The authorities welcome the staffs selected issues paper on BiH’s current account deficit, which shows that the “true” current account deficit is much lower than the official figure suggests. This estimation supports the authorities’ position in past discussions and shows that the external vulnerability of BiH is equivalent to that of other countries in transition, including some with a currency board arrangement. Going forward, the authorities concur with staff that the large current account deficit is still a matter of concern and requires sound policies to support its reduction. In this context, the authorities stress the importance of a combined policy action of fiscal and monetary instruments to improve the external position. They also believe that the growing external demand for Bosnian products with sustained strong growth will stimulate a continuous decline in the current account-to-GDP ratio.

Structural reforms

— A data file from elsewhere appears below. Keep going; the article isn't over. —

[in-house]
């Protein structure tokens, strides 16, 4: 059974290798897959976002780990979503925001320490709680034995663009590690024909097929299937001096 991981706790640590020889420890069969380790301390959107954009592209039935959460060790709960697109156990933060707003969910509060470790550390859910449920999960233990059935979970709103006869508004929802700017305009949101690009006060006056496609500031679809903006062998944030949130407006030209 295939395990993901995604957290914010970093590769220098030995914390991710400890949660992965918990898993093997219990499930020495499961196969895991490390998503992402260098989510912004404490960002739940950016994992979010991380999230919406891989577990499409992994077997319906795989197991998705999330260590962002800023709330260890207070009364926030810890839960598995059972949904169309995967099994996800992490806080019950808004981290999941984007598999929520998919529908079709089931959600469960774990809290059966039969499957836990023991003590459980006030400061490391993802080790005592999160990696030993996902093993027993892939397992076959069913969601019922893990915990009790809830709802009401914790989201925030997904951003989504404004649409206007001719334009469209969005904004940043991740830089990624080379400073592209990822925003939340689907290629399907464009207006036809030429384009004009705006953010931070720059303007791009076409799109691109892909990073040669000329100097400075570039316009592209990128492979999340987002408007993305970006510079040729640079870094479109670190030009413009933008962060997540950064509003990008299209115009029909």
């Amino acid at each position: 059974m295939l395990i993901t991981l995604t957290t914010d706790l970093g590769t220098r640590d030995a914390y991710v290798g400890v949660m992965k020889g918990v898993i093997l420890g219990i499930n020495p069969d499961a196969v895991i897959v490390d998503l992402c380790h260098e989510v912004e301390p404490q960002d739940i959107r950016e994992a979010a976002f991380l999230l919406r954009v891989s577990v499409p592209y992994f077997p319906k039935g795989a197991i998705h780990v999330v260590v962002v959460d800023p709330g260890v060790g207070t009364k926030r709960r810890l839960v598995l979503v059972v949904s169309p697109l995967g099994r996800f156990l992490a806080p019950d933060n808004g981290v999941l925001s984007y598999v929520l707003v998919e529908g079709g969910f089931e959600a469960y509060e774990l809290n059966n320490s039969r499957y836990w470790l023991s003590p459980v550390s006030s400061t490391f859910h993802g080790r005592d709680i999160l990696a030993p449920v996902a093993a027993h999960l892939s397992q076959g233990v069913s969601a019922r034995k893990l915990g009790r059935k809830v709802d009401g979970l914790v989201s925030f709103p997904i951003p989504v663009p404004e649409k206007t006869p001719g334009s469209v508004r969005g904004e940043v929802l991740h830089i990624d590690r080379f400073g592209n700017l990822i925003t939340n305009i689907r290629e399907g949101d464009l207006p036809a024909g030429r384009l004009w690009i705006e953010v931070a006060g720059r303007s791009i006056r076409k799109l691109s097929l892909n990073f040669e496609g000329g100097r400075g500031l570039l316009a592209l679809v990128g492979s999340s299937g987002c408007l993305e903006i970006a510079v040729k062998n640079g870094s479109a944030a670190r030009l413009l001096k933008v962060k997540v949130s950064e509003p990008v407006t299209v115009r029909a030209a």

The authorities fully concur with staff that strengthening the private sector, widening the export base and improving competitiveness are beneficial to further reduce external vulnerabilities. The authorities also agree that the implementation of reforms is somewhat protracted; however, they stress that this is not a result of a lack of clear strategy. In this context, the private sector and the labor market reforms are properly addressed within the Mid-Term Development Strategy for 2004-07 (PRSP), which has been supported by the World Bank’s and the IMF’s Executive Boards. The current Mid-Term Development Strategy ends next year and the elected governments will have to prepare the new one by the end of 2007. The authorities believe that this will be an opportunity for the new governments to commit to speeding up structural reforms. Despite some delays, the authorities have continued to enhance private sector activity by moving forward with companies’ restructuring this year. However, following the amendment to the Republika Srpska (RS) privatization law, which allows greater flexibility in the privatization process, it gained greater momentum in RS than in the Federation. A development worth noting in that respect is the RS government’s decision to call for an international tender for the sale of the publicly held telecommunications provider, Telecom Srpska, which is the second largest telecom company in BiH. The authorities hope to conclude the sale by the end of the year. Preparations for the sale of the oil refineries at Brod and Modrica together with a fuel retailer, Petrol, are taking place as well. As for the Federation, the government sold 67 percent of Bosnia’s biggest fuel retailer Energopetrol (September), but its plan to sell 24 sizable companies in 2006 is somewhat lagging behind. The authorities expect that the adoption of the law that allows privatization of firms via the stock exchange (July) will speed up the process. Bosnia & Herzegovina remains committed to trade liberalization. Despite its high trade deficit, the authorities fully liberalized the trade of agricultural goods and reduced the average custom protection to the lowest in the region. The authorities also take active part in the current CEFTA discussions, aimed at establishing a free trade zone in Southeast Europe to replace the existing bilateral free trade agreements. The last round of CEFTA negotiations are supposed to be held by the end of October.